Peter, as usual, wants as much as he can from every band he signs. Tonight, with Ike & Tina Turner, they have to sing three more songs, finishing with a medley of ‘Please, Please’ and ‘Goodbye, So Long’. Only then does he ask the crowd to let them go to the dressing room.
As the club had no air conditioning, sweat and condensation fell from the walls as they left the stage.
"I particularly remember Tina turner coming offstage at the end of the mojo gig and squeezing thru the crowd nudging me aside saying, ‘Man we ain’t coming here no more!’ The place was steaming."
"It was incredibly hot and at the end Dinky and I helped to carry 2 of the Ikette`s back to the dressing rooms. One was P.P.Arnold and the other Cindy Birdsong who became one of The Supremes."
"My friend Graham Hutchinson was so enthralled by P.P Arnold he stumbled and fell breaking his arm.Went to hospital after the show.All he talked about for weeks was PP."
A firm Mojo favourite and dance floor filler was Edwin Starr’s ‘Stop Her On Sight’. The popularity of this single with the Mod population of the UK led to a UK tour for Edwin Starr. Peter was on the ball, booking Edwin for his first UK gig on Sunday 23rd October.
The Mojo was packed in anticipation of the man. Unfortunately, he got to the club late and the backing group had already set up on stage, so Edwin had to perform on the dance floor. Edwin was an instant success and the crowd could not get enough of him. The show went on long after closing time.
“The gig was great, as everyone knew my records. They were so knowledgeable and receptive of the music. It was my first great gig over here and the club was filled to capacity”.
November 19th saw another big American Soul star on the small Mojo stage with the appearance of the legendary Ben E, King.
The Mojo crowd simply adore the man and what a night, as he gets on the Mojo stage and does all his greatest hits, plus quite a few of the Drifters; 'Cry No More’ – ‘Tears Tears Tears’ – ‘What Is Soul’ are massive, huge hits at the Mojo and he delivers them with polish and class.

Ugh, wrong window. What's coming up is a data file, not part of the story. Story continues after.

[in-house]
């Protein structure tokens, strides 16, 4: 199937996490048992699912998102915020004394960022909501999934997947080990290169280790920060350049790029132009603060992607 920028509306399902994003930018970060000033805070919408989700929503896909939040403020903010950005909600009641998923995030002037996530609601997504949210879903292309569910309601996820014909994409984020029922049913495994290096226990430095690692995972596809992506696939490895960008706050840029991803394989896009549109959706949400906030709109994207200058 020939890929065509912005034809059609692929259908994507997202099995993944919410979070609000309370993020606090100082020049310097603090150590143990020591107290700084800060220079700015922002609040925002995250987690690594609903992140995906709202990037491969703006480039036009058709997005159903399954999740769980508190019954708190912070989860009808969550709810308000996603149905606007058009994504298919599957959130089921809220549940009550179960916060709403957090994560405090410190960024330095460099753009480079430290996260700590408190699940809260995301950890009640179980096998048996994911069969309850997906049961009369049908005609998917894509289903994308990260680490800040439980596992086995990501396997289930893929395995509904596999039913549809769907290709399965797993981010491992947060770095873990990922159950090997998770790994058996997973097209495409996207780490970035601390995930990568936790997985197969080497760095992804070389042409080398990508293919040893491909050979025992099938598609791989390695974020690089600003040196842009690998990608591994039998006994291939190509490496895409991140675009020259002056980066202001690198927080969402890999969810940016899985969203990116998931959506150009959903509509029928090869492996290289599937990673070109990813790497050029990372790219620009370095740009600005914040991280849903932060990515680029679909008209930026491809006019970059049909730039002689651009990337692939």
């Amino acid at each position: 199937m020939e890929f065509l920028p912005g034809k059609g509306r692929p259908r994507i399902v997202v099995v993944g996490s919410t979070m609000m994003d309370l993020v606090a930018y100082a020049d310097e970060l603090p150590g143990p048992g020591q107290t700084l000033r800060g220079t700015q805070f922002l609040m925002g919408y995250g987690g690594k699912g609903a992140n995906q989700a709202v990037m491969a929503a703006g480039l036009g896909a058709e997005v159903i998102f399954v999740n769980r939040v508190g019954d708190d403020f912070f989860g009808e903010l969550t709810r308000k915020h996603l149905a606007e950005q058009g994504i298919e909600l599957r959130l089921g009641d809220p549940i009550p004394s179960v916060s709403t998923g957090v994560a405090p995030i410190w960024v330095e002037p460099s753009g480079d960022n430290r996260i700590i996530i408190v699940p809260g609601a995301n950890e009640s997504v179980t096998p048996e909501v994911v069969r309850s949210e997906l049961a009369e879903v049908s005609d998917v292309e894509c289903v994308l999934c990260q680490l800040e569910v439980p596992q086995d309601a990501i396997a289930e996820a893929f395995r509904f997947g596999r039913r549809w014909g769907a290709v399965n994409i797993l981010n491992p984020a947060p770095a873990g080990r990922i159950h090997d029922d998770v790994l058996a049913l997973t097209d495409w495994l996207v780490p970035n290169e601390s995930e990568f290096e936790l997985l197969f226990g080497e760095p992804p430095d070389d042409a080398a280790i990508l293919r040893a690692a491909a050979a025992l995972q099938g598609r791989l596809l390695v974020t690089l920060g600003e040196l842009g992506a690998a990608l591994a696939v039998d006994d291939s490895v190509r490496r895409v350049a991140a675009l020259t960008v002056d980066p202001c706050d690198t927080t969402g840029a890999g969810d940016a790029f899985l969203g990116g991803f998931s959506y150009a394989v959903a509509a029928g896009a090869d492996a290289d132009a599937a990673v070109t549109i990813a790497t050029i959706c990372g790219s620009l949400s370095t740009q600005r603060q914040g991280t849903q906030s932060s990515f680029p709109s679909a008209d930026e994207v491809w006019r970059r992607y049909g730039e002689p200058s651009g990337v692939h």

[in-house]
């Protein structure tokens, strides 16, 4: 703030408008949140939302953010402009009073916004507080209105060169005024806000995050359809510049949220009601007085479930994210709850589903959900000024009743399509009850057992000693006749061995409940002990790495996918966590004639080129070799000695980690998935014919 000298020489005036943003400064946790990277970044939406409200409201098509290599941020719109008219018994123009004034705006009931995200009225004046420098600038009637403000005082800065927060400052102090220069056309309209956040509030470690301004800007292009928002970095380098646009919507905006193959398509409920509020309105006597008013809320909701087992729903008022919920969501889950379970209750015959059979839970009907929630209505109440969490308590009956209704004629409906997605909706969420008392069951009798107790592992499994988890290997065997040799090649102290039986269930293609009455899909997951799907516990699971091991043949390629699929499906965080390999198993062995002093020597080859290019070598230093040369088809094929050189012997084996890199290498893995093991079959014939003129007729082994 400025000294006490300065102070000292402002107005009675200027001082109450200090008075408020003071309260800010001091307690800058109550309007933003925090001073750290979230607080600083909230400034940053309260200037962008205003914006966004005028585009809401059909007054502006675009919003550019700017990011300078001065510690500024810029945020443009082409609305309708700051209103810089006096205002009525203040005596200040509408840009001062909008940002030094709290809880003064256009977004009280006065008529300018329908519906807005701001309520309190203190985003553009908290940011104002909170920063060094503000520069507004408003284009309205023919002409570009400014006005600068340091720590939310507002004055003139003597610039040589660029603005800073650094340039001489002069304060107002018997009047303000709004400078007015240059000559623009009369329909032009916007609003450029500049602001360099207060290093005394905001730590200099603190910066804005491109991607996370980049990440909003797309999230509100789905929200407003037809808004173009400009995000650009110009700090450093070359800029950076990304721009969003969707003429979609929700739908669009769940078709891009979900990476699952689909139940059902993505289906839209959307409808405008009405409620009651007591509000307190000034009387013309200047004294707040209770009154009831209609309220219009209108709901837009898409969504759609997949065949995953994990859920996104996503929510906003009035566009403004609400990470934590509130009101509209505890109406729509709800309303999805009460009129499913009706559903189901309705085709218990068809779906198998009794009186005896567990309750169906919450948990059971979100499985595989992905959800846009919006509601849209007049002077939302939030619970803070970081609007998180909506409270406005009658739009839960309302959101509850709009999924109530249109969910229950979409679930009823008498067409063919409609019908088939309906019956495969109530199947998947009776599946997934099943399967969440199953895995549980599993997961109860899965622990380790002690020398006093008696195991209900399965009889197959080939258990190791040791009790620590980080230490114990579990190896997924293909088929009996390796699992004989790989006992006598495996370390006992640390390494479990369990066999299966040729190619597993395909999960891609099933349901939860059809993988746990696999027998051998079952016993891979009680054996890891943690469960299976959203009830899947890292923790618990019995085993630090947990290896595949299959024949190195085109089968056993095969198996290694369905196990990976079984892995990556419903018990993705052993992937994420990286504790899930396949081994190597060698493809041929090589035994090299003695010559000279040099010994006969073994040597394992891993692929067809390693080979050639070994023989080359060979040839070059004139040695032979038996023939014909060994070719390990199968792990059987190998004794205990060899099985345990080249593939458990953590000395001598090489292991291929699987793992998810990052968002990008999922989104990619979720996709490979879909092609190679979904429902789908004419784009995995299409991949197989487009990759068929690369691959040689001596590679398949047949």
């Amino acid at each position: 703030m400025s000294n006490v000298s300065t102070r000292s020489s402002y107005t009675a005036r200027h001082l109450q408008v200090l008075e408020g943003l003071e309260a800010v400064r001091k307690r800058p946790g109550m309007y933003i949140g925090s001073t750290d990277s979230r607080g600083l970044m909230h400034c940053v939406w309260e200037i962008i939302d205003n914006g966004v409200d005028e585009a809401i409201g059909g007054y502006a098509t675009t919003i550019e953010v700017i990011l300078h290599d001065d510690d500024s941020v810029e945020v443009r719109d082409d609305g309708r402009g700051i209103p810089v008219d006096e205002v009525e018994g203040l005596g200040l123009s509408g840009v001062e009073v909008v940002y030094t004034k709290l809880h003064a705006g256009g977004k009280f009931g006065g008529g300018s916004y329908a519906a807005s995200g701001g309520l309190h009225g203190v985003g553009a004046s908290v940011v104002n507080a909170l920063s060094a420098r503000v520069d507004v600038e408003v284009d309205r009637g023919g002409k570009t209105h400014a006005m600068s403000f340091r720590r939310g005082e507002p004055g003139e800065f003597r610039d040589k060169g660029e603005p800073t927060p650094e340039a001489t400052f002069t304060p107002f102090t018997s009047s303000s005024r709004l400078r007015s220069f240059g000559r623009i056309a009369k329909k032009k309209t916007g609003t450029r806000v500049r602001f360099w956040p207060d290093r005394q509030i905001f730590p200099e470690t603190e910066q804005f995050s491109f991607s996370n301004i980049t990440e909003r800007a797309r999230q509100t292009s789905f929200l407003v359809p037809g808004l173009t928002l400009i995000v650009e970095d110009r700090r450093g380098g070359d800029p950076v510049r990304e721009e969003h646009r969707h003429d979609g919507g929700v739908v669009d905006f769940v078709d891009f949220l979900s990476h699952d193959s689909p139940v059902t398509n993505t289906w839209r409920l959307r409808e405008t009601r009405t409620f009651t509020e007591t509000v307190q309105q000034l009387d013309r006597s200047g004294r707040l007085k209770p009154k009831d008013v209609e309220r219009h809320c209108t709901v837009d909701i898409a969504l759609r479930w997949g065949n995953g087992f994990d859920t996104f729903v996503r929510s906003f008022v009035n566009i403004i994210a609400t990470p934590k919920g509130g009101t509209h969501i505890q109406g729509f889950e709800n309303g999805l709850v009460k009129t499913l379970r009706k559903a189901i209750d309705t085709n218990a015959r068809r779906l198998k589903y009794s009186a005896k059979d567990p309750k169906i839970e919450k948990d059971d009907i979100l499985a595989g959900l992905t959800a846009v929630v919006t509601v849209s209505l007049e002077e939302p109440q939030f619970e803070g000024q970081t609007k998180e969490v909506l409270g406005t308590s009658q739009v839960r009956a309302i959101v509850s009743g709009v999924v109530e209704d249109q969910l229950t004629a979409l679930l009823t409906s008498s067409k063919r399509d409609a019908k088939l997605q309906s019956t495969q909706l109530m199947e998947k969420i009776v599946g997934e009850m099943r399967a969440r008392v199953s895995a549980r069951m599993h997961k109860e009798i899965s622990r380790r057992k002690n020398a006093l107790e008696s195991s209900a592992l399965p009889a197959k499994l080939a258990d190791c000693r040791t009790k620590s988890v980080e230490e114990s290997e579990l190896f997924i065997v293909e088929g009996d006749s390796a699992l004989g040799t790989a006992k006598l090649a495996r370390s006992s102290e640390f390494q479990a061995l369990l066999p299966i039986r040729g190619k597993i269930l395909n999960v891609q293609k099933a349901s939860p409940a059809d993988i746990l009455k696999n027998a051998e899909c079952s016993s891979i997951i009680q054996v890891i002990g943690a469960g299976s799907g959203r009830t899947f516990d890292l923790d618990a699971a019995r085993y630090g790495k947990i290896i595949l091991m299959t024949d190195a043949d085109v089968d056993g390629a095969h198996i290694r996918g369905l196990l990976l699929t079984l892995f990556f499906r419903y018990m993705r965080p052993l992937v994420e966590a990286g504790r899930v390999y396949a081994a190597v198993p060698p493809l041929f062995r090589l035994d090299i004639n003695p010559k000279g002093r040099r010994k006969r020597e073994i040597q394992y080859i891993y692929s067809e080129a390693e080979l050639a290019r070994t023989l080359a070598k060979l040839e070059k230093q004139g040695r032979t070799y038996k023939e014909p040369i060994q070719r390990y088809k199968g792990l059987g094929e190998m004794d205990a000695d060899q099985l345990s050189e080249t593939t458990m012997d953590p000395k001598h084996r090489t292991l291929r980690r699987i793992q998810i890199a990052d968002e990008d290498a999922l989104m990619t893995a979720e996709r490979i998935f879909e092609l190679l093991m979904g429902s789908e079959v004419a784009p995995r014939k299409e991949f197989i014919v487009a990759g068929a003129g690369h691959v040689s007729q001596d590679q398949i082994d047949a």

It is a great night, a typical Mojo Soul night as the crowd dance the hours away.
Ben E. King in the King Mojo office
Sunday 27th November saw the return of Geno Washington and The Ram Jam Band to the Mojo. Whether it was a Sunday spot or an all-nighter Geno could not put a foot wrong, the Mojo crowd loved him and the superb energy of his live shows. Once again it was "hand Clappin", "foot Stompin" and live.
It is a great night, a typical Mojo Soul night as the crowd dance the hours away.
Christmas at the Mojo in '66 is one of the best and kicks off with Amboy Dukes on the 24th who will be on until two in the morning, not good for some people to get home. Amboy Dukes Big Band is a local band from Nottingham who has been on the circuit of clubs, dance halls and theatres from the early 60s. They have released a good single this year called ‘Turn Back To Me’, but it failed to chart or get any major airplay on the main radio stations.
However, they are a good band for the Mojo playing the type of music the Mojo crowd like to dance to.
This is followed on Boxing Day with a band The Gods, Then on New Years Eve, the evening session sees Zoot Money's Big Roll Band on stage.
Zoot Money is one of the best Mod bands, admired, respected, and sought after, able to fill the Mojo every time they appear. Although the band has a reputation for producing excellent R&B, their crazy stage antics generate most of their popularity as live performers.
The New Year's Eve All-nighter is a great all-nighter with the Spellbinders from the USA, a New Jersey based Soul group and another appearance of Zoot Money's Big Roll Band.